Under the Mini Dome
KVH’s small but powerful LTE-1 allows total web access for up to 20 miles offshore.
I stood on an upper floor of the Bahia Mar Hotel and looked west at a Ft. Lauderdale boat show in full swing. Earlier I had walked the docks with my colleagues, carefully scrutinizing and discussing the myriad vessels. Now from my perch I noticed something we didn’t discuss: Every big motoryacht had massive radar arches replete with pairs of satellite communication domes, while the sportfish boat hardtops were graced with open-array radar. They’ve become so common, with some crossover—the larger sportfish tend to have both—that we essentially ignored them.
For the remainder of the show I sought to learn more about the former, asking builders and brokers about the sat coms aboard their vessels. A handful of names came up, but none more frequently than KVH; later, I found the Middletown, Rhode Island-based manufacturer’s booth and spoke with Media Relations Manager Jill Connors about their omnipresence in the industry.
KVH’s stateside-built satellite antennas (“We do all the design, engineering, testing and manufacturing of our antenna products here,” said Connors) were first to market over two decades back. Since then, they have dominated the niche with constant innovation, earning broad appeal—their TracVision line of satellite television products have won an NMEA Product of Excellence award 21 years in a row. And their domes are ubiquitous. “Regarding market share, we can confidently say our TracVision products own 80 percent of satellite televisions on U.S. recreational boats,” Connors told me.
A starting price point of about $13,000 for the smaller TracVision HD7 (plus monthly data plans) is a sizable investment for high-def programming. The market trends and boater preferences—particularly on vessels under 50 feet—are skewing away from sat TV and more toward streaming music and shows, communication services like FaceTime and WhatsApp and texting and posting on social media via phone and tablet. With this in mind, KVH launched the $1,700 TracPhone LTE-1.
“We put one on and it was a game changer,” Kirk Beattie told me. “[KVH] is the best of the lot.” As part of the Pompano Beach, Florida, Preferred Marine fishing team, Beattie runs an Invincible 36 up and down the South Florida coast and uses LTE-1 to text, check in back on shore, email and stream music.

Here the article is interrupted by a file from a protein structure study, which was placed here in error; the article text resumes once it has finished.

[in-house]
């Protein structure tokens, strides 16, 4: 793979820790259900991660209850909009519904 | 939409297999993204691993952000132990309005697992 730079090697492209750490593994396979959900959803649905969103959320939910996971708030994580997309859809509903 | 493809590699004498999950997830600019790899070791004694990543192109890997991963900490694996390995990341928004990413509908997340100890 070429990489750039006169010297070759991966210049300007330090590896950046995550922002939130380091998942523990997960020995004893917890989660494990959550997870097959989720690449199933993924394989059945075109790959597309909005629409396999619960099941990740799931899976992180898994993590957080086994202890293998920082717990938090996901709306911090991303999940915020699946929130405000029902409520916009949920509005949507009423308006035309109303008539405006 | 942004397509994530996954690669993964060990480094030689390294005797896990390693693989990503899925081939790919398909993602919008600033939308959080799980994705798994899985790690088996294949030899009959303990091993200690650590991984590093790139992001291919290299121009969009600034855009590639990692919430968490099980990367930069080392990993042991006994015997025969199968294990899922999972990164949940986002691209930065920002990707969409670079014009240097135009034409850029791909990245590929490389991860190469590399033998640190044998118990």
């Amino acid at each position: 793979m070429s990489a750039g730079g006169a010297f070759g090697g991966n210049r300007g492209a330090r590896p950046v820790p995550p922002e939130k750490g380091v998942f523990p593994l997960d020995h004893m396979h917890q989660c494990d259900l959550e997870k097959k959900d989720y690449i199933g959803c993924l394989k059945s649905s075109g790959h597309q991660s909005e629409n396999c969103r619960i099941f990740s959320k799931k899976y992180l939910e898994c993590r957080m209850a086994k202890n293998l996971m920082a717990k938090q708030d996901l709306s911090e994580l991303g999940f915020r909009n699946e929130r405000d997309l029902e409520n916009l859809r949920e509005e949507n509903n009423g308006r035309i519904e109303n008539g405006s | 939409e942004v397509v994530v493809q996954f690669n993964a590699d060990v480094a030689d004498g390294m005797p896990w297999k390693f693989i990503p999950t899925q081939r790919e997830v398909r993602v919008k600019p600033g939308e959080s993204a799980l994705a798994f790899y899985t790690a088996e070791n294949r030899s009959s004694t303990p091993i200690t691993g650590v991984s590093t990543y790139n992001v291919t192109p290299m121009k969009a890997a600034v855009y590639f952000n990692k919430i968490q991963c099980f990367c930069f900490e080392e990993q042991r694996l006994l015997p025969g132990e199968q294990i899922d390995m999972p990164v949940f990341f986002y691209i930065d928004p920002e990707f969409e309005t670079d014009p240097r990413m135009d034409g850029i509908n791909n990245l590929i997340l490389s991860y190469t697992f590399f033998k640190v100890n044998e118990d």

The approximately 13- by 13-inch dome is ultra-compact and self-contained: It includes a high-gain dual antenna array, modem, GPS and WiFi router in the dome. “It’s small and looks good on the hardtop,” Beattie said, adding that the TracPhone is an ideal fit for his crew. “In South Florida, the bulk of the fishing is less than 20 miles offshore. As long as your phone is charged, you’re good.” KVH claims their LTE service is faster than 4G for HD streaming and internet access.
While the system is not designed for making phone calls per se, the antenna array can double the range of your phone when offshore. Beattie told me that on his frequent fishing trips to the Bahamas, the LTE-1 vastly improves his phone’s coverage. And when he has kids on board it helps fill the long gaps when the fish aren’t biting.
A data plan for 10 GB per month is $99 and if you go over, each additional GB is $10. To keep track of usage, KVH’s app monitors data usage and can send push notifications via text or email. Seasonal boaters can suspend service for a nominal fee ($10/month) during those stretches when not on the water.
Many of us go boating to disconnect and loathe the idea of surfing the web while waiting on a hot bite. On the other hand, it’d be great to tell those expecting you on shore that you’re hooked up with a giant swordfish and are going to be late. The TracPhone LTE-1 gives you the flexibility to do so, and then post that once-in-a-lifetime catch on Instagram before you reach the dock.